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Etienne Werly

Etienne Werly

My personal website

Independent mathematics teacher, I teach at the moment at the University of Toulouse and as a private teacher.

Vectober22 Day 6 Bouquet

Inkscape tutorial: Bouquet

Today's submission got me to think about plants, and fiddling around with Inkscape I got the idea to use the L-systems extension, a nifty tool for procedural drawing.

Imaginary plantsgenerated with L-systems, as on a cyanotype impress

Inspiration

When I settled on using L-systems to generate plants, I first wanted to draw some kind of dry flower bouquet with lots of grassy plants. However, I got too clustered results and no really nice volumes. And the file was getting bigger, owing to lots and lots of nodes...

That's when I got the idea of drawing a herbarium, with only a few selected plants. Additionally, this fitted well with L-systems: a way of generating plant-like figures developed by the 20th-century hungarian biologist and botanist Aristid Lindenmayer.

After looking for old herbarium photos, I remembered the work of Anna Atkins, a 19th-century English botanist who was the first person to publish a photographic herbarium, Photographs of British Algae: Cyanotype Impressions using the cyanotype technique (a photography technique that involves a deep prussian blue tint).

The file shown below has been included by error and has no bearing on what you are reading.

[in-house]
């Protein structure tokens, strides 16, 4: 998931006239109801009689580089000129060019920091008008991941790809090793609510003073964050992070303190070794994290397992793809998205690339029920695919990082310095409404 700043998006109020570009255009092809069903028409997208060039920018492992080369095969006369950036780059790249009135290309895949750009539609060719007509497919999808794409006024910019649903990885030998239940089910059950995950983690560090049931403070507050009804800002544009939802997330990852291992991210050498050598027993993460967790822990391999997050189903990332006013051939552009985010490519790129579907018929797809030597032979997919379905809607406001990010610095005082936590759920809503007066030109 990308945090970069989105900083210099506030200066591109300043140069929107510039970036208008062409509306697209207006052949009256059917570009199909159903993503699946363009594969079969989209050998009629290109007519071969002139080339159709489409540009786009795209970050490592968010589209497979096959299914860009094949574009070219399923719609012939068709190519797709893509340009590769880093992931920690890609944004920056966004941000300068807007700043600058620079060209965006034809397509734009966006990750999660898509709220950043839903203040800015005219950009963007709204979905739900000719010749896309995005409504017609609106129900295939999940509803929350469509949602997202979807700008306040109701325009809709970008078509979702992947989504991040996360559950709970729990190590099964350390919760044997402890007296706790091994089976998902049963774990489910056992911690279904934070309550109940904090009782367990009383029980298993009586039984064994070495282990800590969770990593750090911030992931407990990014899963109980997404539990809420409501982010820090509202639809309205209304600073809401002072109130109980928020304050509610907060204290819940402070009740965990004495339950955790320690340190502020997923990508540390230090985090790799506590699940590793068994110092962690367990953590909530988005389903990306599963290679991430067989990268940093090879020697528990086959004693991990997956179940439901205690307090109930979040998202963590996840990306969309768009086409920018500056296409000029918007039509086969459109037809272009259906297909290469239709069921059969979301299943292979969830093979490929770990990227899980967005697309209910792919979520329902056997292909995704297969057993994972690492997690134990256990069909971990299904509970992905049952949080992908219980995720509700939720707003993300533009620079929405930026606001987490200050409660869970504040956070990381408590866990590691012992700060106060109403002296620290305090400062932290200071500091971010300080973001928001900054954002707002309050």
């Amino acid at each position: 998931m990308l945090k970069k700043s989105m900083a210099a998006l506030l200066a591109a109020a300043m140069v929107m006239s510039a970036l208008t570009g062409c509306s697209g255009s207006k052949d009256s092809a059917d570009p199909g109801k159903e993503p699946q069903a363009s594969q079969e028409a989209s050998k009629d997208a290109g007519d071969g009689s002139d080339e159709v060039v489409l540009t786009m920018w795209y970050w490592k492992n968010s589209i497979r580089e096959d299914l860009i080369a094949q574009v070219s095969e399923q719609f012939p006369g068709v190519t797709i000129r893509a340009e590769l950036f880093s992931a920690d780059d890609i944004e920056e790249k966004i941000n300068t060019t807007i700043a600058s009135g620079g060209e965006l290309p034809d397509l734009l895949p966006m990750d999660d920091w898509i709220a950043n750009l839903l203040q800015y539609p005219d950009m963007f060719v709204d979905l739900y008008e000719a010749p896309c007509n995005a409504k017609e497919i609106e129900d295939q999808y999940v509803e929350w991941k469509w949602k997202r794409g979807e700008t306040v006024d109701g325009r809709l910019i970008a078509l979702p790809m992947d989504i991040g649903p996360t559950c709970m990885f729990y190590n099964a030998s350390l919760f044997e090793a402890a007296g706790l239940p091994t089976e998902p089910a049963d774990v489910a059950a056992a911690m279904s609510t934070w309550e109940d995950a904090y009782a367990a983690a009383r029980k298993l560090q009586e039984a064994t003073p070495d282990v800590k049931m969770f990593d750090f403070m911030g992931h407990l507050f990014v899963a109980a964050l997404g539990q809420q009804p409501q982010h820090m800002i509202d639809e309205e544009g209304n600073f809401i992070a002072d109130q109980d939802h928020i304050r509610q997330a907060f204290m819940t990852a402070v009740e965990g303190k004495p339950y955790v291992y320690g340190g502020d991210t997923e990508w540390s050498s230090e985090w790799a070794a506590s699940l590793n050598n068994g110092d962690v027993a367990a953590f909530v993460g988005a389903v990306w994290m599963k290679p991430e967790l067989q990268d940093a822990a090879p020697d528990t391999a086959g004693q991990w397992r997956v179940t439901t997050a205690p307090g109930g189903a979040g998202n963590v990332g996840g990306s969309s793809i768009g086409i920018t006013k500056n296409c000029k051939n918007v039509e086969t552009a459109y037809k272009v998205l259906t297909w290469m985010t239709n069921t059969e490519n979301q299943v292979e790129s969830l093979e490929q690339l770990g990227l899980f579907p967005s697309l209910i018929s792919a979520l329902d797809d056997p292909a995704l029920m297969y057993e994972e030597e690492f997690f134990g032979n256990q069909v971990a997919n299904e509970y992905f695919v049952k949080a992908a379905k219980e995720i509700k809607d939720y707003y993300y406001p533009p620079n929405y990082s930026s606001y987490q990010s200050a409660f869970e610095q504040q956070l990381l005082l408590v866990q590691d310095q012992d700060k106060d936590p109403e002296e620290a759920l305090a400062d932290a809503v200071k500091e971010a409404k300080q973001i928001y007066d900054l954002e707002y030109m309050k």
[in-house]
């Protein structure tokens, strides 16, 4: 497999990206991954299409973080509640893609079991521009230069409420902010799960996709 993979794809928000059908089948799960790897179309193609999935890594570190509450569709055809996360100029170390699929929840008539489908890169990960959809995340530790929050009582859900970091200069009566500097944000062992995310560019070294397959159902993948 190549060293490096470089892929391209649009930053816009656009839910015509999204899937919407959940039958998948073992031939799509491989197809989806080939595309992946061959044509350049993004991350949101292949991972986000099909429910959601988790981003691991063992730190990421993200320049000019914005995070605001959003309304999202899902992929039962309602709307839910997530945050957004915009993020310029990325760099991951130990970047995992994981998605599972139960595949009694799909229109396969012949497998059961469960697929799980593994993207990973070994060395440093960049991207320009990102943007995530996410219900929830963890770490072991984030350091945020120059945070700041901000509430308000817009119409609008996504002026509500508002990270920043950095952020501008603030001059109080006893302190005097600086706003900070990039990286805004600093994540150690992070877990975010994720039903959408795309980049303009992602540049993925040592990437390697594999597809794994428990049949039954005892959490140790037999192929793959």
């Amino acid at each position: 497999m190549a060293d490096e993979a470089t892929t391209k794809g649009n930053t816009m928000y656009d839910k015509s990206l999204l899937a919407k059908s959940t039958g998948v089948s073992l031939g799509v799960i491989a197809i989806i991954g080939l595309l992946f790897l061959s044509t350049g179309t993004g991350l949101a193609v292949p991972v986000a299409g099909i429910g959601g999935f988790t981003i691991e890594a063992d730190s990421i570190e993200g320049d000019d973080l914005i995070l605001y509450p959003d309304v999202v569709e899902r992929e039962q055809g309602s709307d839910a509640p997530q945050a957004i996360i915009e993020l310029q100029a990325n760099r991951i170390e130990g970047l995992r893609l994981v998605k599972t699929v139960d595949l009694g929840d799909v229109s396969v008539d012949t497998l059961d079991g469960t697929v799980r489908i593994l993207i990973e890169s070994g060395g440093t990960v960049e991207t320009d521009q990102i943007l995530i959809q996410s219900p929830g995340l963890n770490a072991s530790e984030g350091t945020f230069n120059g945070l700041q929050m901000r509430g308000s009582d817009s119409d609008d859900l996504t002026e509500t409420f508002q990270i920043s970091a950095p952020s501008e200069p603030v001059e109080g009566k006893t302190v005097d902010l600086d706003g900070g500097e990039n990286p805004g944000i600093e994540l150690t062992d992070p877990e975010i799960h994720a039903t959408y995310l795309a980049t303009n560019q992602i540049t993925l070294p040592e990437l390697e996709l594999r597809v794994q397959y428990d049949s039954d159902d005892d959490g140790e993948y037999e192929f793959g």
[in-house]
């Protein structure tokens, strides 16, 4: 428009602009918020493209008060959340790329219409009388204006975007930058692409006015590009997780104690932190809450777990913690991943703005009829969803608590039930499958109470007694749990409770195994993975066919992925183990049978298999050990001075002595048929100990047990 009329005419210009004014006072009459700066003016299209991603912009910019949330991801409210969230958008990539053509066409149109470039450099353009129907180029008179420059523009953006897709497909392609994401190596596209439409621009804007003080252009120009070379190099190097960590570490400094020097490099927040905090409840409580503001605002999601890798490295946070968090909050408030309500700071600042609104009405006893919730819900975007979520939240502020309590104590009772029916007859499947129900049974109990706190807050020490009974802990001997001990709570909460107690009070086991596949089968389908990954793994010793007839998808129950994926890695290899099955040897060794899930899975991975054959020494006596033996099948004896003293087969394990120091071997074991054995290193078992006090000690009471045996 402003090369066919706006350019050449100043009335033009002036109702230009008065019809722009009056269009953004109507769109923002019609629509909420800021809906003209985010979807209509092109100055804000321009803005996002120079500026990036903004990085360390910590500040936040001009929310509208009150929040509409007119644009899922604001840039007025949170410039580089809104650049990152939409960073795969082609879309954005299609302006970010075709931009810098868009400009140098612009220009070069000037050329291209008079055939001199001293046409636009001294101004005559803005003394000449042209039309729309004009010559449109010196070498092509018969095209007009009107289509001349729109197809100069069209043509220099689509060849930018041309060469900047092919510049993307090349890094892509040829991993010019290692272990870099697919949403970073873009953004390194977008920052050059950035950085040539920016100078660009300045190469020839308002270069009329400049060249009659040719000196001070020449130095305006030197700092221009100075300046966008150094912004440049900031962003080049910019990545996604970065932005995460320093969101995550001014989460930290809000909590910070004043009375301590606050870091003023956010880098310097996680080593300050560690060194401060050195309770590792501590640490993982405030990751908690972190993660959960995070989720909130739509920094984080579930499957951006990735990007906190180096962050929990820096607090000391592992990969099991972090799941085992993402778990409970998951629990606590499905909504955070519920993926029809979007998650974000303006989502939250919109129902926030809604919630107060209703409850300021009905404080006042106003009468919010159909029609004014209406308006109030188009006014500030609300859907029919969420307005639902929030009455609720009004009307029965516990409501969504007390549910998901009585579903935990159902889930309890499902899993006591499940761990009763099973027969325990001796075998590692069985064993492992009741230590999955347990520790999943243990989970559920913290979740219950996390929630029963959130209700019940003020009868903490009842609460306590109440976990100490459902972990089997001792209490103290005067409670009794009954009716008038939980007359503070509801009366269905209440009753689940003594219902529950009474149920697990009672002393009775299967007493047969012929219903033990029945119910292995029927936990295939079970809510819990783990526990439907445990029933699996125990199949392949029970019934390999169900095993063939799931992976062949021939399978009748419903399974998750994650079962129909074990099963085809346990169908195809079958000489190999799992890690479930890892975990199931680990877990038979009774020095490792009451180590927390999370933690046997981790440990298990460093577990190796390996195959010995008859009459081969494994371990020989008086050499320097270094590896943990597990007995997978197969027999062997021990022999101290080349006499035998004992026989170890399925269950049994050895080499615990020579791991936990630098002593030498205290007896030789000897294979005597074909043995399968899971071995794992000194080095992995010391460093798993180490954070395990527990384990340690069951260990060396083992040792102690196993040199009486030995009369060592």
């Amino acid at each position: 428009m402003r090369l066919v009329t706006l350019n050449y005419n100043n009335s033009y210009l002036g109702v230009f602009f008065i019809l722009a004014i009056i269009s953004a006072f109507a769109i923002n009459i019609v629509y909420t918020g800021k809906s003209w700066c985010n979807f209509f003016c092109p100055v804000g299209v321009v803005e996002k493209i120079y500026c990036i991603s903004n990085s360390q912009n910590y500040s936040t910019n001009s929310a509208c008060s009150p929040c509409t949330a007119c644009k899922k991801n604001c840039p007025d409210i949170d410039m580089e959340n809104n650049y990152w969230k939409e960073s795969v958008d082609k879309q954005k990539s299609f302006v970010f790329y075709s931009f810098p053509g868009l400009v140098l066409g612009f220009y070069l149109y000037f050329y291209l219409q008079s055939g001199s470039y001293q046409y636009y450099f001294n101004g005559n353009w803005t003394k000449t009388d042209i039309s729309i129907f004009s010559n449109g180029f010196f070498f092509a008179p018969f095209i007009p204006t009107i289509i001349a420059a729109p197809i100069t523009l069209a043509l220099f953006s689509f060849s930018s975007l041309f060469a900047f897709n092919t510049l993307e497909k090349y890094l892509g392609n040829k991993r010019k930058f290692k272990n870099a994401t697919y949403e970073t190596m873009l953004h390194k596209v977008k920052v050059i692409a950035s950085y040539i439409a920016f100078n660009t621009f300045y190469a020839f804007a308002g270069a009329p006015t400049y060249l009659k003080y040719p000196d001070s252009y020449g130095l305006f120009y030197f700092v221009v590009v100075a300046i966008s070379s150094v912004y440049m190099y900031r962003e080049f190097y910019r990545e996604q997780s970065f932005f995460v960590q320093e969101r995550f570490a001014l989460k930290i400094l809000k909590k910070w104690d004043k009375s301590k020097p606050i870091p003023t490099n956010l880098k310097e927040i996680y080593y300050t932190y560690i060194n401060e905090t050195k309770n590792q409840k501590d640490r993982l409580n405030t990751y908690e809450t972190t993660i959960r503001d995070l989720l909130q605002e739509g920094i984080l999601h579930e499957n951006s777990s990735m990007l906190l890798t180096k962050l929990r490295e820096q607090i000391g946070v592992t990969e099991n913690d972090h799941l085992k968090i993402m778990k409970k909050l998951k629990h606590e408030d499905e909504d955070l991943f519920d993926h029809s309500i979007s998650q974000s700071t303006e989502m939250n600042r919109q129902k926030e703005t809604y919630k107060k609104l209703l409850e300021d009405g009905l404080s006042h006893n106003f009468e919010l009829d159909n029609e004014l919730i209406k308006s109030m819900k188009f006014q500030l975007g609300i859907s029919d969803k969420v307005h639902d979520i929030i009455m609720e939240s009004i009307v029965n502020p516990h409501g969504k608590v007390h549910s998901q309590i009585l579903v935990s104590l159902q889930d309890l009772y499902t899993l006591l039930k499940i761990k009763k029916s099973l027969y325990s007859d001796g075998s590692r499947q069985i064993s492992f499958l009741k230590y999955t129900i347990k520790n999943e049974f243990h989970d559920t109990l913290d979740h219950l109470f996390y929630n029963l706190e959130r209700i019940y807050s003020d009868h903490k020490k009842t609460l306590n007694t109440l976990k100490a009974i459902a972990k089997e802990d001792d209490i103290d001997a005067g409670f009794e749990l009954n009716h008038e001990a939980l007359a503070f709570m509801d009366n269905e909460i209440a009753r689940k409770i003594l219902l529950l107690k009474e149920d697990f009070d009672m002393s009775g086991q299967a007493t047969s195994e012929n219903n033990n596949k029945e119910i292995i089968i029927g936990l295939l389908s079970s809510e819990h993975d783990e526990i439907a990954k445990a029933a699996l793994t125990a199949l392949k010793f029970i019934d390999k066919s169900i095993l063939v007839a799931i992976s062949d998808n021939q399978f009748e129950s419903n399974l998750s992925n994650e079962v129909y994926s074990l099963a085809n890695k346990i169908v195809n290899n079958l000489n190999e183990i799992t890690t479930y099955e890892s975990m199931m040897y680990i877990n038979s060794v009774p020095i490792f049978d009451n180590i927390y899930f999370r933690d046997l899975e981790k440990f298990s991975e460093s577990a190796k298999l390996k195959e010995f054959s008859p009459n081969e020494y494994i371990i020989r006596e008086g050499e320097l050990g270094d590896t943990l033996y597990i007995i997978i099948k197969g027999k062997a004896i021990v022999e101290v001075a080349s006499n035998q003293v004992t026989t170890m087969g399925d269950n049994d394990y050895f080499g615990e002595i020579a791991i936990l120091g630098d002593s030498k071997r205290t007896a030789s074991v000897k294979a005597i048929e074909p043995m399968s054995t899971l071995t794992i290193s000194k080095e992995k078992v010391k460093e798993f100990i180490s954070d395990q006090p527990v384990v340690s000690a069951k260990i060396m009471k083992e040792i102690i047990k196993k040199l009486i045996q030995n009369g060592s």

Techniques

L-systems

L-systems, or Lindenmayer systems denote a syntax to generate a sequence of instruction that can be used to derive drawings that share many resemblance to plants.

In Inkscape, they are accessible by Extensions -> Render -> Lindenmayer System. A popup appears, and you have to select:

  • an axiom: an initial instruction from which the plant will grow (a seed),
  • some rules: this is the meat of the system. Here, you define how the plant will grow generation after generation,
  • some parameters: the number of generations, angles, length etc.

L-systems are very easy to set and produce really nice results! As I wanted to add some kind of scientific description of the plants, I have plainly written my parameters under each plant. This couldn't be easier!

Some additional resources:

  • Wikipedia of course.
  • A French site that explains it very clearly (if French is clear to you...).
  • Plenty of examples online, just look for images under "l system plant examples"...

Link to the svg

The svg file is here